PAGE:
18-year-old Helena Muffly wrote exactly 100 years ago today:
Friday, July 4, 1913: Wasn’t much celebrating done at this house today. I saw a balloon go up or rather I saw it after it had gone up. Saw a few fireworks this evening, but that was at a distance.
STATE FIRE CHIEF ISSUES WARNINGS
Says Care Should Be Taken to Safeguard Life and Property on the Fourth
The department of the state fire marshal at Harrisburg has issued the following Fourth of July proclamation:
The Fourth of July, which is and should be a day of patriotic rejoicing has become a day of apprehension and terror to all persons who have any concern for the safety of life and property. It is a day when fire departments in all cities and towns are generally kept on the run. The people have not yet learned the significance of the day in its highest and best sense. They have not yet learned the noise is not patriotism. Other countries show their patriotism in a more quiet manner with considerably less loss of life and property and this country in the earlier days celebrated the Fourth of July by the unfurling of the stars and stripes, a salute of guns, ringing of church bells and patriotic songs and speeches. . .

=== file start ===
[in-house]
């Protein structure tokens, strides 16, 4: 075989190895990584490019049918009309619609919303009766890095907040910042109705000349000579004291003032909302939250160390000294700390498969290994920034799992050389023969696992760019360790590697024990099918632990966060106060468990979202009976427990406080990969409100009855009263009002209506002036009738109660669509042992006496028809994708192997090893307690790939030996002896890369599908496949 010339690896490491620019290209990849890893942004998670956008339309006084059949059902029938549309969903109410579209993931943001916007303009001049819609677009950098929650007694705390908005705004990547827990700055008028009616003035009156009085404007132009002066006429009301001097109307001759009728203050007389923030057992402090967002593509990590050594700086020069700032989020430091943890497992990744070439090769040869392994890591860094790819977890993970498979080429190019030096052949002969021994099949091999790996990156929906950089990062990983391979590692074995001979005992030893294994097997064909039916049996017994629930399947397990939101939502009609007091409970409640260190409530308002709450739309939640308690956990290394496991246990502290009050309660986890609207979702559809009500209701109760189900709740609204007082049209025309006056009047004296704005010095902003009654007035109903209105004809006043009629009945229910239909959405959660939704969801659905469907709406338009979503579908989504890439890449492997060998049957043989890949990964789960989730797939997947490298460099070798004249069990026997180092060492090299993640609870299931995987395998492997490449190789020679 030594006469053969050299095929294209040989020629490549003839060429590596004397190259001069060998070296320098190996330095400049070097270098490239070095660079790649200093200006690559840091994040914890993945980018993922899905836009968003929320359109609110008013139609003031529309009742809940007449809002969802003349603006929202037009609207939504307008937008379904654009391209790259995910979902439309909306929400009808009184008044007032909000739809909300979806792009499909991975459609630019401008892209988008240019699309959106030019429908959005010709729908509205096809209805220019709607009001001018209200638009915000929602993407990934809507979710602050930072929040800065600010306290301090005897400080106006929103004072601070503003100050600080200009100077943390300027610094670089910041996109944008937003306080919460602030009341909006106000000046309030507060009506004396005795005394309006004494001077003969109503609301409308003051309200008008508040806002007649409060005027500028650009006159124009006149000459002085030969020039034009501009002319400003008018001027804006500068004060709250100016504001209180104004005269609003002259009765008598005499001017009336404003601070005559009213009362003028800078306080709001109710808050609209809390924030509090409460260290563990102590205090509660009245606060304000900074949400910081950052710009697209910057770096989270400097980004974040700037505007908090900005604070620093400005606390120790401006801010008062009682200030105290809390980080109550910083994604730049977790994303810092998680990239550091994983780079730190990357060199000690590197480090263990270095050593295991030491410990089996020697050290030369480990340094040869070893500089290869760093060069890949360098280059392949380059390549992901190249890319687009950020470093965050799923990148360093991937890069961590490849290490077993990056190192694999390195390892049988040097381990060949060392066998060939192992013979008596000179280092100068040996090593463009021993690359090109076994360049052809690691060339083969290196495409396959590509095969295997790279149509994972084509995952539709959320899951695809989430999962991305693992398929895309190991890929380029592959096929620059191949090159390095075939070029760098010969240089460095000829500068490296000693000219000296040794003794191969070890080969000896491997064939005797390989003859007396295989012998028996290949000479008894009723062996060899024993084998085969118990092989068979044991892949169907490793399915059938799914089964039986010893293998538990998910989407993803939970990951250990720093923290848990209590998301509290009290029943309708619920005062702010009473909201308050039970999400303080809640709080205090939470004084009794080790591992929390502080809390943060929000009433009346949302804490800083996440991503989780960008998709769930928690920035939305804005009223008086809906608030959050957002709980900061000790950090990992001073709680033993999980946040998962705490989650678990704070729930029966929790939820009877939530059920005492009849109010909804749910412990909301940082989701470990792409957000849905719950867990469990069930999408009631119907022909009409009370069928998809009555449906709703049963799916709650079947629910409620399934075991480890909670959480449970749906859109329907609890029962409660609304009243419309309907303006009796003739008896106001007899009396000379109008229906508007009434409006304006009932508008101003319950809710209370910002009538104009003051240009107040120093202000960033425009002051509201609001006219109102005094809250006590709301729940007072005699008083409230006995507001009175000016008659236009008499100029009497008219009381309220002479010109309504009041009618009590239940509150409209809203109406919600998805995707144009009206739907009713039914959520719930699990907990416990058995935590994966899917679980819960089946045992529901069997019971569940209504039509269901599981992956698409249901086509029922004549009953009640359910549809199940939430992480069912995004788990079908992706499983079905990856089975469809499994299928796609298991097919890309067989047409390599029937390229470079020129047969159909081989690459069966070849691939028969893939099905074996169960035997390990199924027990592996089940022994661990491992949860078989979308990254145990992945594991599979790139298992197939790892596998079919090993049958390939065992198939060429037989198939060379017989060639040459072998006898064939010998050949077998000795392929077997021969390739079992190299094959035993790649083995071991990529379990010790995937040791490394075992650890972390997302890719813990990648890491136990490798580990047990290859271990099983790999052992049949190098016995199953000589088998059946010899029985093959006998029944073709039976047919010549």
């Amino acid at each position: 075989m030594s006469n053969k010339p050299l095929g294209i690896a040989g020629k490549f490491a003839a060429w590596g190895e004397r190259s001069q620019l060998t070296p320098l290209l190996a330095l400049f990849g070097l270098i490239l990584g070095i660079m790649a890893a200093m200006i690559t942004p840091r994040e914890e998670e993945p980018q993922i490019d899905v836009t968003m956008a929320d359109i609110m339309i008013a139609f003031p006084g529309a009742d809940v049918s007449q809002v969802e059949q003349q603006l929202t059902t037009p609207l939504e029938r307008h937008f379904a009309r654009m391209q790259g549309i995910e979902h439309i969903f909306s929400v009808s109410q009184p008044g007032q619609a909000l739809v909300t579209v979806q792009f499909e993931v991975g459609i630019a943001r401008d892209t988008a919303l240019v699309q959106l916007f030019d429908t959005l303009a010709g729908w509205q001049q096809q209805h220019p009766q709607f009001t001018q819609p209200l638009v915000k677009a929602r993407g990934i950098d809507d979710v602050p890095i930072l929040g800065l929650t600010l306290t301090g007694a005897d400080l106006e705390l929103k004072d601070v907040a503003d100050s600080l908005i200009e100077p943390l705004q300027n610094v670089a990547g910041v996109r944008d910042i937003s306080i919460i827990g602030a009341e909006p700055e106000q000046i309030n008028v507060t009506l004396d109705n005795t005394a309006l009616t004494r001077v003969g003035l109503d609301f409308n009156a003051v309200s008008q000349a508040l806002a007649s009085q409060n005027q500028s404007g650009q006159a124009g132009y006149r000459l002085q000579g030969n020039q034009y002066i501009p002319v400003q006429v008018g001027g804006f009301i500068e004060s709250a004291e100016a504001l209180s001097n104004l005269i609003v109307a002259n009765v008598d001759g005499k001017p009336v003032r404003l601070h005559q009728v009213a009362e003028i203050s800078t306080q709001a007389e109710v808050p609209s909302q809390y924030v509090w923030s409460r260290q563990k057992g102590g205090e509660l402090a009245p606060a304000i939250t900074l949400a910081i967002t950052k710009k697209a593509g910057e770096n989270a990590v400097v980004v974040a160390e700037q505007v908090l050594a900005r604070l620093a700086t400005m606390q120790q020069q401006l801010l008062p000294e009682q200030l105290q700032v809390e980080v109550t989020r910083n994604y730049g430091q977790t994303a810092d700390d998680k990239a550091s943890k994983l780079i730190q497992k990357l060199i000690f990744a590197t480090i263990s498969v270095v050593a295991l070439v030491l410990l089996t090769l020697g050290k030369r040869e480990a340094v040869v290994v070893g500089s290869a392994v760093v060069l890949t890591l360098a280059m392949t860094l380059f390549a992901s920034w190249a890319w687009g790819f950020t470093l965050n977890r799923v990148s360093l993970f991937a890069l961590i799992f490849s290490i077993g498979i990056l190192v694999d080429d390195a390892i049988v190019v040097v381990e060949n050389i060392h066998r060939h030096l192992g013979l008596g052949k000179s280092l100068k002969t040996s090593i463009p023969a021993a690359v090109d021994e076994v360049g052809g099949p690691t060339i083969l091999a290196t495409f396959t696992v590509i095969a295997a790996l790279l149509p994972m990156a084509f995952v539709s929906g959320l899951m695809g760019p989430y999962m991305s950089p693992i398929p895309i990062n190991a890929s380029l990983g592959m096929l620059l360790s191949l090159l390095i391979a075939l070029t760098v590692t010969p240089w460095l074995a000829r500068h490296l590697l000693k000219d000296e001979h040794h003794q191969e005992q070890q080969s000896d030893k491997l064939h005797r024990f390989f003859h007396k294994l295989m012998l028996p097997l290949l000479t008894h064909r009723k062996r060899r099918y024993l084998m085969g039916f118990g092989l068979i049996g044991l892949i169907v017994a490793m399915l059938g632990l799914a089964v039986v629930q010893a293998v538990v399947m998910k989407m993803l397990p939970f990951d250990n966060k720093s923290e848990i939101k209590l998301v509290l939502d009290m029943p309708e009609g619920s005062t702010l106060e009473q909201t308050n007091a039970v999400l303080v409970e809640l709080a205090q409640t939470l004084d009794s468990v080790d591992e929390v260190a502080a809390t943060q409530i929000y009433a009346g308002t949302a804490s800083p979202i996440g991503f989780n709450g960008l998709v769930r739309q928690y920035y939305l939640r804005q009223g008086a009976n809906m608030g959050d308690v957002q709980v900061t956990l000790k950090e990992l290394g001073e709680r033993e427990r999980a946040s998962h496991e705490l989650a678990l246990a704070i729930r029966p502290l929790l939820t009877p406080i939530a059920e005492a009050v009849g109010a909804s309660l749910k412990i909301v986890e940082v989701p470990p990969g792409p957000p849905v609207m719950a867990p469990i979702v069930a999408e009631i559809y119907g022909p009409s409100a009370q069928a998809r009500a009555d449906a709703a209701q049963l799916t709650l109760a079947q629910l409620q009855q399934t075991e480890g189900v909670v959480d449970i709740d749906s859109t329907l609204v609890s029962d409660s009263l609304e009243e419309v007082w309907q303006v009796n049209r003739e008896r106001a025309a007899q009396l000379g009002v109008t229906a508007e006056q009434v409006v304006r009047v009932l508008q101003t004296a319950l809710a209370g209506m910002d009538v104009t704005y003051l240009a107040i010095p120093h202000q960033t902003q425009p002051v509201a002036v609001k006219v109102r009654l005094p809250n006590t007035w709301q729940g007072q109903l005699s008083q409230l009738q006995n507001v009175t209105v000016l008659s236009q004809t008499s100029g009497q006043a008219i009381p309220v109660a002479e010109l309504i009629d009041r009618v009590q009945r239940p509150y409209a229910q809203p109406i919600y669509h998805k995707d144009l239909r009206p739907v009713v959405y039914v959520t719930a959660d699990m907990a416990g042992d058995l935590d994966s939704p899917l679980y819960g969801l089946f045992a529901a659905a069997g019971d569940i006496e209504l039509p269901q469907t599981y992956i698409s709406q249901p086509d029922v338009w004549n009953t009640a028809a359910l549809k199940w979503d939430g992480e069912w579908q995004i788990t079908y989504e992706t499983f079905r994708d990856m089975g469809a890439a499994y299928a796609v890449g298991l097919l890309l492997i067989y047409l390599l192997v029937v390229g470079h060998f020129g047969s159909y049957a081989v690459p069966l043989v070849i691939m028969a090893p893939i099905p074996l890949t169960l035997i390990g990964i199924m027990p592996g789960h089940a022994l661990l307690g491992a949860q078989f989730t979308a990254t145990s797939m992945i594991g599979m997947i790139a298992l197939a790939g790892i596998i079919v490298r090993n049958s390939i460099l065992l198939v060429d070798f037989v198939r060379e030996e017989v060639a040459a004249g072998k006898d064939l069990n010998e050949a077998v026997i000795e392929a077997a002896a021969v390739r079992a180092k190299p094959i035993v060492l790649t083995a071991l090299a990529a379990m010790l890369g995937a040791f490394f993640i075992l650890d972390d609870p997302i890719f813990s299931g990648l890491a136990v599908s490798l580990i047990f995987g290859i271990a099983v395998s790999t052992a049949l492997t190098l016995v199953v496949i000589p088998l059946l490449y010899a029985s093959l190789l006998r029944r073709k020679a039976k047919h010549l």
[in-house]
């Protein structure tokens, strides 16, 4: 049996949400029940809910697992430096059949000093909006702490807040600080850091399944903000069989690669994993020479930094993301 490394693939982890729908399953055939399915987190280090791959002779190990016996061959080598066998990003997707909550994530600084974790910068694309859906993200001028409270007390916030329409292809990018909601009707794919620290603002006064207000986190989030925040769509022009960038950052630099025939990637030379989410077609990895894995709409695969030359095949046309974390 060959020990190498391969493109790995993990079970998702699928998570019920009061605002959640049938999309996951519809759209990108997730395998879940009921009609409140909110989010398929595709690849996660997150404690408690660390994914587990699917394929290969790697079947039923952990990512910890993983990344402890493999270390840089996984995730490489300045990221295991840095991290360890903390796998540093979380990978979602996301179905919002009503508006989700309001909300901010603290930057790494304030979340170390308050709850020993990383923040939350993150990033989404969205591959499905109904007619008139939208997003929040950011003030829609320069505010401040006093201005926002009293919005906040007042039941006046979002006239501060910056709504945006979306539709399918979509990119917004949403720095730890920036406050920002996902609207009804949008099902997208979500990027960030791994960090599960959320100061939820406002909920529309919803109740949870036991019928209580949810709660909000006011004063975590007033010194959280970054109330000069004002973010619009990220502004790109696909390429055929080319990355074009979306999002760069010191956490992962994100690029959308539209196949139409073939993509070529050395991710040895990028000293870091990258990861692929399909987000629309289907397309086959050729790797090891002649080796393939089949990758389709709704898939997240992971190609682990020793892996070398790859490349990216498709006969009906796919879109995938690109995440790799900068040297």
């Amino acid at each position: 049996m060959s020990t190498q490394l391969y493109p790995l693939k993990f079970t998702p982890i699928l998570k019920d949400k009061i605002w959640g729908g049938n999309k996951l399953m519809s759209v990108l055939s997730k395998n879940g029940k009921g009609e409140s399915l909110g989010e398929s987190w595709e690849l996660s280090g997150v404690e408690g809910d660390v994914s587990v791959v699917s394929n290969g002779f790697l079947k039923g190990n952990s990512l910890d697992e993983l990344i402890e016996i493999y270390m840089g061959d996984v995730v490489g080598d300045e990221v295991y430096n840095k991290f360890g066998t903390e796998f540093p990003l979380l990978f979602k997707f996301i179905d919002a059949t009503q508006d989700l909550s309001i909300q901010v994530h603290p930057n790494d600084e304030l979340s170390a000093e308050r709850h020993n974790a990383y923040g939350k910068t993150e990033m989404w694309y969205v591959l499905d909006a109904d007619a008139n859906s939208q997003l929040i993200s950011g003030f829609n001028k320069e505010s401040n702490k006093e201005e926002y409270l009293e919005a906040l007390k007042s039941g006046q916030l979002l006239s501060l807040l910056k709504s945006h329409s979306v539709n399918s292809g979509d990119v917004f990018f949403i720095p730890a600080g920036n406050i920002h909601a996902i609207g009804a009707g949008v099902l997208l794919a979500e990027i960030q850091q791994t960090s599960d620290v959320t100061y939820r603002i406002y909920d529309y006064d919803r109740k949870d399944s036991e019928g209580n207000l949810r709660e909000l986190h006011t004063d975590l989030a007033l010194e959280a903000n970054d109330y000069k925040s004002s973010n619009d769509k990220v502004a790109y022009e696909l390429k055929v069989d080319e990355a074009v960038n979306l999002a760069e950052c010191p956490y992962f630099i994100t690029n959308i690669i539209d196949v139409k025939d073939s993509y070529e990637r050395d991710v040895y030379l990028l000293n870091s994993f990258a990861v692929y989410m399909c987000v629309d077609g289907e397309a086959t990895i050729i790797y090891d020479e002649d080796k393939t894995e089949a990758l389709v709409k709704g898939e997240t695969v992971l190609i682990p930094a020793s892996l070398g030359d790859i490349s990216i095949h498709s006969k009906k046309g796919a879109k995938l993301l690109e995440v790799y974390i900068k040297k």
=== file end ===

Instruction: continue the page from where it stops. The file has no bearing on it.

Her middle-aged granddaughter’s comments 100 years later:
Sounds like Grandma had a pleasant and safe 4th.
A hundred years ago many leaders thought that electric light displays could be a modern replacement for fireworks. You might enjoy reading this post I did last year: